The Manukau is a beautiful harbour; one that features hugely in New Zealand’s history. To Maori it is sacred, a provider and a means of transport. To Europeans, it was an early site for settlement; even rivalling it’s more illustrious neighbour on the other side of the isthmus as a port that was closer to Australia.
It has been abused n the past, used merely as a dump for Auckland’s sewerage, but now it is slowly healing as technology gives us better answers to waste disposal.
The Manukau has another underlying feature--- its ability to take can often far outweigh its propensity to ‘give.’ The infamous Bar at the entrance to the huge harbour has been the scene of numerous tragedies, the worst being that of the Orpheus in 1863, when so many lost their lives.
Today the harbour is still capable of striking back when plans made by men are not always the best. Give it a chance and the Manukau will punish. A family is on mourning today after yet another tragedy, this time a father and his son.
We must never underestimate this harbour. The currents can be unpredictable and even close to shore can present issues that must be taken into account. So many families have lost loved ones over the years and the sad part is that many of these ‘accidents’ could have been prevented.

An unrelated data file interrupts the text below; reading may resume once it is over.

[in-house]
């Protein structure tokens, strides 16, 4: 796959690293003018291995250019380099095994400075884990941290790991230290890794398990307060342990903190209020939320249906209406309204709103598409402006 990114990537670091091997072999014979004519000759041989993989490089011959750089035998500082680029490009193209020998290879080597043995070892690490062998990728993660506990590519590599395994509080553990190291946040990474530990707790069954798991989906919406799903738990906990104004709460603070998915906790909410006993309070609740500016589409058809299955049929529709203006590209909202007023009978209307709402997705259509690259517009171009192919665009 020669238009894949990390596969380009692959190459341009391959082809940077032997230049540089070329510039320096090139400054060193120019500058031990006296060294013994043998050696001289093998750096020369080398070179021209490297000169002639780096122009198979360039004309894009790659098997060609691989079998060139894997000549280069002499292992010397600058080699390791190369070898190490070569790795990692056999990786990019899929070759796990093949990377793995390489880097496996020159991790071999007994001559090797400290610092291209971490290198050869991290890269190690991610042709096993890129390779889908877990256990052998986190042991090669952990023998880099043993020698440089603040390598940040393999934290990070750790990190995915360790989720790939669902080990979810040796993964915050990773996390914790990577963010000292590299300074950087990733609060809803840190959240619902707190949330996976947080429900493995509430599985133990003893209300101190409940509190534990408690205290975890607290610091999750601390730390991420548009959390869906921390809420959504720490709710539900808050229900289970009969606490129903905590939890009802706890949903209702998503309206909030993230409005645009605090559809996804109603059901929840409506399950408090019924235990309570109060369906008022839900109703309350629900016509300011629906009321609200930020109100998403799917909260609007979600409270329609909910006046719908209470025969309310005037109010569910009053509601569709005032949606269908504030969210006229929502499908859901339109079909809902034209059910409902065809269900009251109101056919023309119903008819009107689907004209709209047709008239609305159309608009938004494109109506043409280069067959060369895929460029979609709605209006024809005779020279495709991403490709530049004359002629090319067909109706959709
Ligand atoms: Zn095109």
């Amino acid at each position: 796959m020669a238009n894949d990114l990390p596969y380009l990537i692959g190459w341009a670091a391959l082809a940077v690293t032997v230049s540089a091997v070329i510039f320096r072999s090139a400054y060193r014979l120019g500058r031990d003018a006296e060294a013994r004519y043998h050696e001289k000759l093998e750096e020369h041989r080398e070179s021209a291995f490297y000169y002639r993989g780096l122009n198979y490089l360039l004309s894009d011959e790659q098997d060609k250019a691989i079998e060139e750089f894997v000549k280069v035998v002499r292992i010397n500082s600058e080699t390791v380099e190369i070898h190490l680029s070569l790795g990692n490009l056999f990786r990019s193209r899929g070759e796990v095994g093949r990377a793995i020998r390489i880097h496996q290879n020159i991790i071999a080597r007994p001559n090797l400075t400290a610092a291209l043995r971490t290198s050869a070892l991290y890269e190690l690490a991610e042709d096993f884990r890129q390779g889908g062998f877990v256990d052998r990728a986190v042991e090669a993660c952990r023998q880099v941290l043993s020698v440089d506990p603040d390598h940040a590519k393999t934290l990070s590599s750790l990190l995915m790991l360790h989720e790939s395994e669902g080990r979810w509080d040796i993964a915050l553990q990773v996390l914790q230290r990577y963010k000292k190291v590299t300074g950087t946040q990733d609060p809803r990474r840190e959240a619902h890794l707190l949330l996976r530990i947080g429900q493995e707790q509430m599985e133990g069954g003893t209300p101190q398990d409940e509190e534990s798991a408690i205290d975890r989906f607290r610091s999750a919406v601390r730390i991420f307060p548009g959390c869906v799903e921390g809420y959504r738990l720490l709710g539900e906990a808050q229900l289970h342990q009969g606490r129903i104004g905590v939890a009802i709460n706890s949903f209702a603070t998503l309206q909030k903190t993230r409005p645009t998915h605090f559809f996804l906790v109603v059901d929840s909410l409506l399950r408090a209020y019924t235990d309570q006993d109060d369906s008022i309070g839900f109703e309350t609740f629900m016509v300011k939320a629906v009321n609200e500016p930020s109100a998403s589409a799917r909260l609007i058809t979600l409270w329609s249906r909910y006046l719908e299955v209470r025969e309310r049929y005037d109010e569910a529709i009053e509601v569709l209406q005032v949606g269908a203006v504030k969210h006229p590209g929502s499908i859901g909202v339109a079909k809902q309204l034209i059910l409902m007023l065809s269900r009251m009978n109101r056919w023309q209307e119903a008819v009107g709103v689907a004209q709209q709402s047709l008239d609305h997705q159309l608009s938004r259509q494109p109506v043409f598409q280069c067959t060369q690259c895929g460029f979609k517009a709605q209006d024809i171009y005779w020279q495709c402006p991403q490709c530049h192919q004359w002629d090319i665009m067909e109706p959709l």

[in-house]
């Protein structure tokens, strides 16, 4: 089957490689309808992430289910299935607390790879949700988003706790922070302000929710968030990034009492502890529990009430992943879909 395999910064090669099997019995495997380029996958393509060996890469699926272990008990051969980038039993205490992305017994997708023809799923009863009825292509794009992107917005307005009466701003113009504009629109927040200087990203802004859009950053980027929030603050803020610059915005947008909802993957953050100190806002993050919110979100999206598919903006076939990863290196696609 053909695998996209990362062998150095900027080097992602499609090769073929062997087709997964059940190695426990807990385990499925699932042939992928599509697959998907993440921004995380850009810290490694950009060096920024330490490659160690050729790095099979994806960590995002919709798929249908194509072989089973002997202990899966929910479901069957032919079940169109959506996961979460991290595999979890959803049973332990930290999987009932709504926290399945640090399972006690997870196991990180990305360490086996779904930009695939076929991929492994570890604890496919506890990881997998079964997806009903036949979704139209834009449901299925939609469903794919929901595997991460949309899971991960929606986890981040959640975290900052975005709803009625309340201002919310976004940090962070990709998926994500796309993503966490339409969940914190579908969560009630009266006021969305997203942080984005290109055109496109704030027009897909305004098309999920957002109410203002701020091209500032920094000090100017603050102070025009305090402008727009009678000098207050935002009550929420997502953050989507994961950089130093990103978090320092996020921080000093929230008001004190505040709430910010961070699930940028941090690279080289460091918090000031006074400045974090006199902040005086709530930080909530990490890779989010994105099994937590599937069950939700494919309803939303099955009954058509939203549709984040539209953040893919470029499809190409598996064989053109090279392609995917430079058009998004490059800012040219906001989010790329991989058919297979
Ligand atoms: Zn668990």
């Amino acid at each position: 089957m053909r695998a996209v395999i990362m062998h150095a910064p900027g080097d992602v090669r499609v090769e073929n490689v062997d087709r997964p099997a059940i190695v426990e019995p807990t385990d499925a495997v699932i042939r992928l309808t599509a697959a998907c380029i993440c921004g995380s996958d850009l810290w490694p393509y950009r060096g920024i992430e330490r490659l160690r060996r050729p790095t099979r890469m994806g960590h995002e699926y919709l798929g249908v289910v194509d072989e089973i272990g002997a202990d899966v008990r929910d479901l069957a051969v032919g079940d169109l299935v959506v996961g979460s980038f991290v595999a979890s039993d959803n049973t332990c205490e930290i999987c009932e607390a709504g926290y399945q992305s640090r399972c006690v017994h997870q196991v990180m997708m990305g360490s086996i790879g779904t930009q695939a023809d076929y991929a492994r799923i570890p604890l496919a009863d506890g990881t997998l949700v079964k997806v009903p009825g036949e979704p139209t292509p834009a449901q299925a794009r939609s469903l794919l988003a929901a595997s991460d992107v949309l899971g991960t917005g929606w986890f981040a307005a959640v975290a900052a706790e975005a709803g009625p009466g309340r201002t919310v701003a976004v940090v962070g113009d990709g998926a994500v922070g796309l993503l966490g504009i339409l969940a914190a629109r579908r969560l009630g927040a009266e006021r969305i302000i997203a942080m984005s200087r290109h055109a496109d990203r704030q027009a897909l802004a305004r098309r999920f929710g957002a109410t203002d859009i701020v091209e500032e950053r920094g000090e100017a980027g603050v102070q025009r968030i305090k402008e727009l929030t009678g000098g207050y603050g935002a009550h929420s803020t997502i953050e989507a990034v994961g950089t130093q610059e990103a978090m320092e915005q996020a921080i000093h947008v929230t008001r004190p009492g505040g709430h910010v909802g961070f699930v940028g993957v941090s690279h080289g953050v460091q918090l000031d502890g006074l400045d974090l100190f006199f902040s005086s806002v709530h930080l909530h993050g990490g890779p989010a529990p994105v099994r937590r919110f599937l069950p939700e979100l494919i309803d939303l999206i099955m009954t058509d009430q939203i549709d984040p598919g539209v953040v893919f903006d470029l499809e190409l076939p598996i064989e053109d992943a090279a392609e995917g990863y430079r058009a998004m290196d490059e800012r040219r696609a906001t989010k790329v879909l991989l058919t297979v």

What appears to be a calm surface is merely a mirage. The tide turns quickly and the mud can trap. If winter holds the harbour in its deadly embrace, then the chilly waters will wreak havoc on fragile human bodies.
We must learn to respect this magnificent harbour. We must take precautions when we enter its domain. No one wants to lose family members. No one wants to read of yet another death and when we do not learn from past experiences, then more fool us for underestimating the powers of this brooding and ever changing harbour.
My heart goes out to the suffering family.